I understand SOME prices are outrageous, e.g. the Odell examples 3fourths often brings up. And I understand most of us here have little or waning interest in the "super premium" category (or are just still pissed off about not getting them all, but thatís for another day). But it cannot be stressed enough that is such a minor portion of craft beer. Itís NOT like comic books where it seems 90% of the bubble was speculation. 90% of craft beer investment and sales is NOT taking place at Captain Lawrence a few Saturdays a year.
12/8/2011 11:56:47 AM

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fredandboboflo 1570:62
Originally posted by robrules
The real question for me is what happens when demand starts to wane - and it will eventually. All signs are pointing going through the same cycle we saw in the 90ís where investors are jumping on the bandwagon a little too late and getting into craft beer merely for the profit and not for the love of beer. The plethora of brands available are creating quality issues (freshness). And the sheer number of planned breweries - most of which are severely under capitalized. High priced beers are already seeing a pushback by long time craft beer lovers who will be there when the new entrants jump to another trend of the day - all its going to take is a few articles saying that craft is dead for the domino effect to take place.

Then you have to consider the future wave of consolidation when original craft beer owners sell out or pass their business down and the impact that results from losing the vision of the original owners. And mega brewer corporations inching their way into the market will have a huge impact on the craft market. IMO those that have built their companies on repeat purchases (consistent quality, affordable flagship brands) will be standing tall in 10 years, and most of those that based their business model on the current fad of the premium craft beer market and trendsetters who value things other than the beer drinking experience will have a tough time.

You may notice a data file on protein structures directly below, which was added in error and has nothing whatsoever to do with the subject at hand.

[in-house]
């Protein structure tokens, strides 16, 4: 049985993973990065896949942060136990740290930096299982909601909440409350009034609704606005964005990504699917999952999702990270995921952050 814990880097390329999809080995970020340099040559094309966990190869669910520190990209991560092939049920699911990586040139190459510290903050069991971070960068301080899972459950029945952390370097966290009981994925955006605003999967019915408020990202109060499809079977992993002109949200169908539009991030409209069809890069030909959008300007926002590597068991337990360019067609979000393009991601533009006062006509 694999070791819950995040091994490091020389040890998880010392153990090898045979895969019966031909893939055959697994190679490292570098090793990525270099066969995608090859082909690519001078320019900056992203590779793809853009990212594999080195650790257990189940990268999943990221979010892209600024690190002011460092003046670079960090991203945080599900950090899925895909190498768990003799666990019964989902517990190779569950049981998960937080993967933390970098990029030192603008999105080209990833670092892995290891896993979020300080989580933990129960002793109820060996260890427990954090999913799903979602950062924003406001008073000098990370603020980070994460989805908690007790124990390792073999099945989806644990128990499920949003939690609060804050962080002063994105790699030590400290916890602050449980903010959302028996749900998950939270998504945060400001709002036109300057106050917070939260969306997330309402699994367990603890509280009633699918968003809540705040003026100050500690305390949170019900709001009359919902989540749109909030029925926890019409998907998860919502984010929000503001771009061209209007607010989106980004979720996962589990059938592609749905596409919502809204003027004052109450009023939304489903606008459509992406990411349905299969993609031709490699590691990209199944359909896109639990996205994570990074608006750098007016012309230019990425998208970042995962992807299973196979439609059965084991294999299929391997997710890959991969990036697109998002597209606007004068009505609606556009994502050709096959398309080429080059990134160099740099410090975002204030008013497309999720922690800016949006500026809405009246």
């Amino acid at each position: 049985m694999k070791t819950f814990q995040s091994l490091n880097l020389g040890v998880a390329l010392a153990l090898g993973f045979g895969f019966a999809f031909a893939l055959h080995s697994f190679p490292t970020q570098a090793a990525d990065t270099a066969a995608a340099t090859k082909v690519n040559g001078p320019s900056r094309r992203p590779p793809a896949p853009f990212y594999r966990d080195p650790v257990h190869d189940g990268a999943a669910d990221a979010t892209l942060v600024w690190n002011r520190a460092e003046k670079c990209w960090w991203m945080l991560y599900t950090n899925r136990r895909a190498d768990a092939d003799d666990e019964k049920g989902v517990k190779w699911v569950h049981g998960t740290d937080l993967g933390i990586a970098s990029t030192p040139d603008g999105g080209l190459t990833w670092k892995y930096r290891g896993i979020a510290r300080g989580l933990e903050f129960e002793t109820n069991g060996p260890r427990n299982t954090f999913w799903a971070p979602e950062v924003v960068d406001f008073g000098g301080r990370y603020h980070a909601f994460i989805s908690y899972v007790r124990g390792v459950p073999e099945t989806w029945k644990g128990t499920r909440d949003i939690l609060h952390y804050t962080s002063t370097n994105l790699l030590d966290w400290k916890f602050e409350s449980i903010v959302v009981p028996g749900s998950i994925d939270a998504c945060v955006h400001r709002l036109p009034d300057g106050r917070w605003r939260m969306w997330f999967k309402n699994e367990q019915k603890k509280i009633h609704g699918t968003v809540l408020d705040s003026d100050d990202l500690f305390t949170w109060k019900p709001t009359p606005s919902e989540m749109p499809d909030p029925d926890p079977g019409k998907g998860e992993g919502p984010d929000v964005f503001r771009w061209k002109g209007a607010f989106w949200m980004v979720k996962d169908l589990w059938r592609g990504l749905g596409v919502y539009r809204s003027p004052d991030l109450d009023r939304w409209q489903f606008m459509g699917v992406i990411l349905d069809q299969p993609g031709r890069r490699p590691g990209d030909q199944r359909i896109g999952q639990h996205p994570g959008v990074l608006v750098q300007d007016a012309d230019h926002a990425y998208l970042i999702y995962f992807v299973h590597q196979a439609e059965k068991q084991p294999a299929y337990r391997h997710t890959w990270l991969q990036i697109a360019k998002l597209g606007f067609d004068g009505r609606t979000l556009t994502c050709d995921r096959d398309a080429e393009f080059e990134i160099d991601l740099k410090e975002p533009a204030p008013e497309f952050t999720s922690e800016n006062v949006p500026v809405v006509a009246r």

Iím not sure I entirely agree with the first quoted paragraph. There are tons of new breweries with passionate brewers brewing great beer. Sure some of them may suck and not be in it for the right reasons, but there will always be a percentage of those businesses regardless, and from what Iíve seen, the percentage isnít any higher now, even if (obviously) the net number may be. The rest of it about waning demand...probably bound to happen, but the thing about craft beer now is so many people beyond beer geeks still just look at it as beer, regular old beer. So I donít think it will be a boom to bust sort of phenomenon, just a slowing of growth and of course a slowing of the "super premium" stuff.

The second quoted paragraph on the other hand is something I have pondered about, regarding the future of the businesses currently owned or run by the brewers themselves. Obviously small, "nano"-type breweries are nearly always passion-driven, and they may take a hit. But there are already sound examples of large corporations as well as private but still non-beery groups owning previously independent breweries where quality remains. Iím no business guru, so I donít know things about the degree to which consolidation may take place, but thereís still tons of vineyards and wineries, small, large, and gargantuan.
12/8/2011 12:09:17 PM